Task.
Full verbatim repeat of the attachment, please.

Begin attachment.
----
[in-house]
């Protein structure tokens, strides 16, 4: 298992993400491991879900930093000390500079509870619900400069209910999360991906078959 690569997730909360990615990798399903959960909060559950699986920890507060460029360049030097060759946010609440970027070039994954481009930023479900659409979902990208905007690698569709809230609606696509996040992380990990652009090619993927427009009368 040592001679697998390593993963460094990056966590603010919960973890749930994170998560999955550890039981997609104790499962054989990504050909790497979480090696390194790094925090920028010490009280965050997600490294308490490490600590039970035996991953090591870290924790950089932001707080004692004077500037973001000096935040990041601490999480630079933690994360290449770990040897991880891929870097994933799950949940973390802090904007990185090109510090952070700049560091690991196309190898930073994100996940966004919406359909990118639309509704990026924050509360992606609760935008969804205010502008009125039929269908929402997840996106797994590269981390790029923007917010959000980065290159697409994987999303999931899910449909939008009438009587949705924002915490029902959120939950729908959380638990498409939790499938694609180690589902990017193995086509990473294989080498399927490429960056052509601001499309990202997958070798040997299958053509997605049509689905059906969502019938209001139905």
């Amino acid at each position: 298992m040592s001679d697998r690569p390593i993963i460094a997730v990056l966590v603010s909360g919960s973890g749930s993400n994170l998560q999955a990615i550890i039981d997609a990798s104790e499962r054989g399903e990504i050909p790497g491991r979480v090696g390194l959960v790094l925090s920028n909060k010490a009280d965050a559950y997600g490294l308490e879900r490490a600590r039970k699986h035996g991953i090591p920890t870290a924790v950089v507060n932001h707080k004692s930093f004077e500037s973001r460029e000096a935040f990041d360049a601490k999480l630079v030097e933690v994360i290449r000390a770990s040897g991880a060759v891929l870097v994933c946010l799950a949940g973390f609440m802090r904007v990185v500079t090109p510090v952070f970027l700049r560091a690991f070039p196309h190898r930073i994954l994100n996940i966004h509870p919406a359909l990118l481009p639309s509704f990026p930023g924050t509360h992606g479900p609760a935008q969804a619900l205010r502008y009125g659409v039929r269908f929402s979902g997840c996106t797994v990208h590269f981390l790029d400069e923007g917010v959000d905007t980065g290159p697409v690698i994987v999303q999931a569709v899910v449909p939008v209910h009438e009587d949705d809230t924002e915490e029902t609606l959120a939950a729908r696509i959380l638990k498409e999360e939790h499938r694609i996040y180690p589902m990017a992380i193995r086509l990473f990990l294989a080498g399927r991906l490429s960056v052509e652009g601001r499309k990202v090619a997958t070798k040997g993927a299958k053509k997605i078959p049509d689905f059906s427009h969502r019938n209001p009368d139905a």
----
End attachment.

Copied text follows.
[in-house]
């Protein structure tokens, strides 16, 4: 298992993400491991879900930093000390500079509870619900400069209910999360991906078959 690569997730909360990615990798399903959960909060559950699986920890507060460029360049030097060759946010609440970027070039994954481009930023479900659409979902990208905007690698569709809230609606696509996040992380990990652009090619993927427009009368 040592001679697998390593993963460094990056966590603010919960973890749930994170998560999955550890039981997609104790499962054989990504050909790497979480090696390194790094925090920028010490009280965050997600490294308490490490600590039970035996991953090591870290924790950089932001707080004692004077500037973001000096935040990041601490999480630079933690994360290449770990040897991880891929870097994933799950949940973390802090904007990185090109510090952070700049560091690991196309190898930073994100996940966004919406359909990118639309509704990026924050509360992606609760935008969804205010502008009125039929269908929402997840996106797994590269981390790029923007917010959000980065290159697409994987999303999931899910449909939008009438009587949705924002915490029902959120939950729908959380638990498409939790499938694609180690589902990017193995086509990473294989080498399927490429960056052509601001499309990202997958070798040997299958053509997605049509689905059906969502019938209001139905």
């Amino acid at each position: 298992m040592s001679d697998r690569p390593i993963i460094a997730v990056l966590v603010s909360g919960s973890g749930s993400n994170l998560q999955a990615i550890i039981d997609a990798s104790e499962r054989g399903e990504i050909p790497g491991r979480v090696g390194l959960v790094l925090s920028n909060k010490a009280d965050a559950y997600g490294l308490e879900r490490a600590r039970k699986h035996g991953i090591p920890t870290a924790v950089v507060n932001h707080k004692s930093f004077e500037s973001r460029e000096a935040f990041d360049a601490k999480l630079v030097e933690v994360i290449r000390a770990s040897g991880a060759v891929l870097v994933c946010l799950a949940g973390f609440m802090r904007v990185v500079t090109p510090v952070f970027l700049r560091a690991f070039p196309h190898r930073i994954l994100n996940i966004h509870p919406a359909l990118l481009p639309s509704f990026p930023g924050t509360h992606g479900p609760a935008q969804a619900l205010r502008y009125g659409v039929r269908f929402s979902g997840c996106t797994v990208h590269f981390l790029d400069e923007g917010v959000d905007t980065g290159p697409v690698i994987v999303q999931a569709v899910v449909p939008v209910h009438e009587d949705d809230t924002e915490e029902t609606l959120a939950a729908r696509i959380l638990k498409e999360e939790h499938r694609i996040y180690p589902m990017a992380i193995r086509l990473f990990l294989a080498g399927r991906l490429s960056v052509e652009g601001r499309k990202v090619a997958t070798k040997g993927a299958k053509k997605i078959p049509d689905f059906s427009h969502r019938n209001p009368d139905a």